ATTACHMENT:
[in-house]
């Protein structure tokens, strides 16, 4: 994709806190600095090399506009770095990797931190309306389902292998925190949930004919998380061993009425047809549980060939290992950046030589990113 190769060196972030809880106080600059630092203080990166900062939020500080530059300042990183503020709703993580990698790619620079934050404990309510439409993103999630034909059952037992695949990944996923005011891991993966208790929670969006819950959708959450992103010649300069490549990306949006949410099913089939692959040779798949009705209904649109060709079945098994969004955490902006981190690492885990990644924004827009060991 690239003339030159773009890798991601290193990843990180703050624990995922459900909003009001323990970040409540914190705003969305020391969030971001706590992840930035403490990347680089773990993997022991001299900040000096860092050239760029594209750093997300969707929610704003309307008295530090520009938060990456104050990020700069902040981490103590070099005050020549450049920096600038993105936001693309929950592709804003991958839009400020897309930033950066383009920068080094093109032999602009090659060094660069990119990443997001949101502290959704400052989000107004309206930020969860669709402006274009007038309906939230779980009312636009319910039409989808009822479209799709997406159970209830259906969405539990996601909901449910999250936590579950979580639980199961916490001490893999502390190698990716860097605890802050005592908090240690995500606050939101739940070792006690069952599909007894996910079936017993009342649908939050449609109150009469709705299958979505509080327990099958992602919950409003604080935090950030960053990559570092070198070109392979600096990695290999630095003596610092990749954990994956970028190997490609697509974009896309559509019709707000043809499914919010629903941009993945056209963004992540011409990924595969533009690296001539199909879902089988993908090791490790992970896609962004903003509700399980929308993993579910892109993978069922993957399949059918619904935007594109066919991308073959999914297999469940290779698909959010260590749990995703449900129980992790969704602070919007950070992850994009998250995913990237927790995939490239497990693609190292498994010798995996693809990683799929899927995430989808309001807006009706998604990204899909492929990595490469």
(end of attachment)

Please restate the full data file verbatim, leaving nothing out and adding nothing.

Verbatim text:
[in-house]
């Protein structure tokens, strides 16, 4: 994709806190600095090399506009770095990797931190309306389902292998925190949930004919998380061993009425047809549980060939290992950046030589990113 190769060196972030809880106080600059630092203080990166900062939020500080530059300042990183503020709703993580990698790619620079934050404990309510439409993103999630034909059952037992695949990944996923005011891991993966208790929670969006819950959708959450992103010649300069490549990306949006949410099913089939692959040779798949009705209904649109060709079945098994969004955490902006981190690492885990990644924004827009060991 690239003339030159773009890798991601290193990843990180703050624990995922459900909003009001323990970040409540914190705003969305020391969030971001706590992840930035403490990347680089773990993997022991001299900040000096860092050239760029594209750093997300969707929610704003309307008295530090520009938060990456104050990020700069902040981490103590070099005050020549450049920096600038993105936001693309929950592709804003991958839009400020897309930033950066383009920068080094093109032999602009090659060094660069990119990443997001949101502290959704400052989000107004309206930020969860669709402006274009007038309906939230779980009312636009319910039409989808009822479209799709997406159970209830259906969405539990996601909901449910999250936590579950979580639980199961916490001490893999502390190698990716860097605890802050005592908090240690995500606050939101739940070792006690069952599909007894996910079936017993009342649908939050449609109150009469709705299958979505509080327990099958992602919950409003604080935090950030960053990559570092070198070109392979600096990695290999630095003596610092990749954990994956970028190997490609697509974009896309559509019709707000043809499914919010629903941009993945056209963004992540011409990924595969533009690296001539199909879902089988993908090791490790992970896609962004903003509700399980929308993993579910892109993978069922993957399949059918619904935007594109066919991308073959999914297999469940290779698909959010260590749990995703449900129980992790969704602070919007950070992850994009998250995913990237927790995939490239497990693609190292498994010798995996693809990683799929899927995430989808309001807006009706998604990204899909492929990595490469």